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Stebbing, Great Dunmow, Essex, United Kingdom
The occasional blog of an Anglican priest in rural Essex

Monday, 1 February 2010

Candlemas sermon throughout the benefice

This sermon was preached three times yesterday, with various local additions depending on the church
The readings were Malach1 3, 1-5 and Luke 2, 22-40. I got the poem and some of the commentary from Roots.

Poem for Candlemas


by Susan Skinner



A candle flame floats

on the mind's eye:

A light from long ago

when old churches breathed

the sound of plain chant

in Rembrandt shadows.



The burnished flame holds

its shadow cone and burns

our winter days to spring.

As we meditate

its gold becomes a flower

of light that drinks the dark.



Now the flame sits

like a silent priest

in a long robe.

True to itself,

it bends but does not lose

its shining shape.



We pray to sit lightly

on our days and find

the shape of God's truth.

Our breath holds his movement,

Our mind holds his silence,

Our heart holds his light.



Luke emphasises the devout Jewish background of Jesus. His parents bring him to the temple and observe the usual ritual for their own purification. The old title for this event was 'The Purification of the Blessed Virgin Mary' and it is now celebrated as Candlemas or the Presentation of Christ at the Temple, as the idea that women need to be purified after childbirth is now outmoded. These three names reflect three strands in the celebration;

• looking back to the nativity, in thinking about Mary’s first visit to the Temple following the birth of her son.

• looking forward to Easter, as we are reminded in the words of Simeon of the ultimate purpose of Christ’s coming

• and looking at our present situation; at this time of year there are a few shoots of green, snowdrops and daffodils start to emerge, but we will still benefit from the reminder of Christ the true light – for revelation to the gentiles and for the glory of God’s people.







That’s the link to candles, which traditionally would be blessed on this day. Our churches are now lit with electricity so the candles’ only purpose is to point to Christ. The main point of the narrative from Luke 2 is that the infant Jesus was brought to the place of worship by his parents and was recognised as Messiah by Simeon and Anna, two venerable, old saints. The beautiful prayer of Simeon has become standard in the church. It is worth noting the gender balance of this passage. The parents are mentioned together and of the old saints, one is a man, and the other a woman.



For me this gives a great picture of how the church should be today, men and women, young and old (let’s not forget Mary was quite likely to have been a teenage mother), together in the presence of Christ, sensitive to the Spirit’s promptings and worshipping God in awe. Most importantly, even though they were living in a country occupied by an invading force, in relative poverty, they were free to worship as their faith prompted them to. Confident and free.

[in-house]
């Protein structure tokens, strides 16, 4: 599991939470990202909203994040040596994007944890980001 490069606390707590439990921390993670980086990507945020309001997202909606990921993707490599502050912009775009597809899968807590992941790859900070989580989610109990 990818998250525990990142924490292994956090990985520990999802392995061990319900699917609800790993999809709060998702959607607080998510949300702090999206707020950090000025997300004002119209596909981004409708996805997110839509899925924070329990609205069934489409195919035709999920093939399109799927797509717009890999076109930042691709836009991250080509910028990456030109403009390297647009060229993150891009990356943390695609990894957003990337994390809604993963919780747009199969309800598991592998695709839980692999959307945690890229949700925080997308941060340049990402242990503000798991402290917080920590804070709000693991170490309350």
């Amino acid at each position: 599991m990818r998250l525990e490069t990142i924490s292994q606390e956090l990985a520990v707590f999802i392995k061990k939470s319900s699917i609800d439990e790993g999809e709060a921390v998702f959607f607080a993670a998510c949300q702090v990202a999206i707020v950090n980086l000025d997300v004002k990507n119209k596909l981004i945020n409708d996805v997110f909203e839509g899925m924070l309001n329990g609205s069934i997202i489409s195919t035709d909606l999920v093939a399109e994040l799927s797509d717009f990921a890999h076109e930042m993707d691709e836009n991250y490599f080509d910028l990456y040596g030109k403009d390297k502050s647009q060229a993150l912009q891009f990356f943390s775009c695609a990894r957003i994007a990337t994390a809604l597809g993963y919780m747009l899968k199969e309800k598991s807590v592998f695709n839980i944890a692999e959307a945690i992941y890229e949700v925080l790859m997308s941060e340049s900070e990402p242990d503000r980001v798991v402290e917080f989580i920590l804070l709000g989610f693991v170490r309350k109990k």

And we are too! We can be confident that we will not be arrested just for being a Christian. Every now and then the media puts out a scare story, as this week with the vote in the House of Lords concerning the equality bill, but actually our Freedom in Christ is more important than our social or political freedom. In this culture, it is often hard to distinguish between the two, as many of the traditions of our nation derive from our Christian heritage.

As Anglicans we sit somewhere in the middle of national tradition and faithful discipleship, taking I hope the best from both of these worlds, and helping them, in our mission, to meet fruitfully.



Candlemas is a good time to consider being in the middle, as we are at the midpoint between Christmas and Easter; it is also a good time, thinking about freedom, to remember that Freedom in Christ is not the same as uniformity. So that’s where we’re going with this. The Christian way is not usually described in a positive sense as one of compromise, but our freedom, and our position in society work together to mean that if we share a vision, a common desire to see the kingdom come, to see the light revealed to the nations, we are promising together – com-promise – to walk in the way of Christ.



I was talking with a fellow priest this week who described to me how he came to see the importance of allowing Christians to grow as they need to, not as he wanted them to; he described watching his child playing with a toy in which different shapes had to be pushed through different holes. Of course the star shaped piece won’t fit through the circular hole, and the square piece won’t fit through the triangular hole. Being a Christian doesn’t mean you have to be the same as every other Christian. You have your own shape, and so do I. The important thing is to realise that shape and not try to be something or someone we are not.



Simeon and Anna were particular people with particular expectations, all met in their encounter with Jesus, because they were waiting for him. But their responses are different.



Simeon’s expression of praise starts from himself – he knows his life is drawing to a close as the messiah he awaited had arrived – and widens in scope to include the whole world. Anna however has had a selfless life of waiting, but her response is directly to Jerusalem. Two different shapes, if you will, of response to Christ.



So what is your shape? Do you know which hole you fit in?

If you’re not sure, return to the last stanza of the poem we started with





We pray to sit lightly

on our days and find

the shape of God's truth.

Our breath holds his movement,

Our mind holds his silence,

Our heart holds his light.



The shape of God’s truth is a cross.

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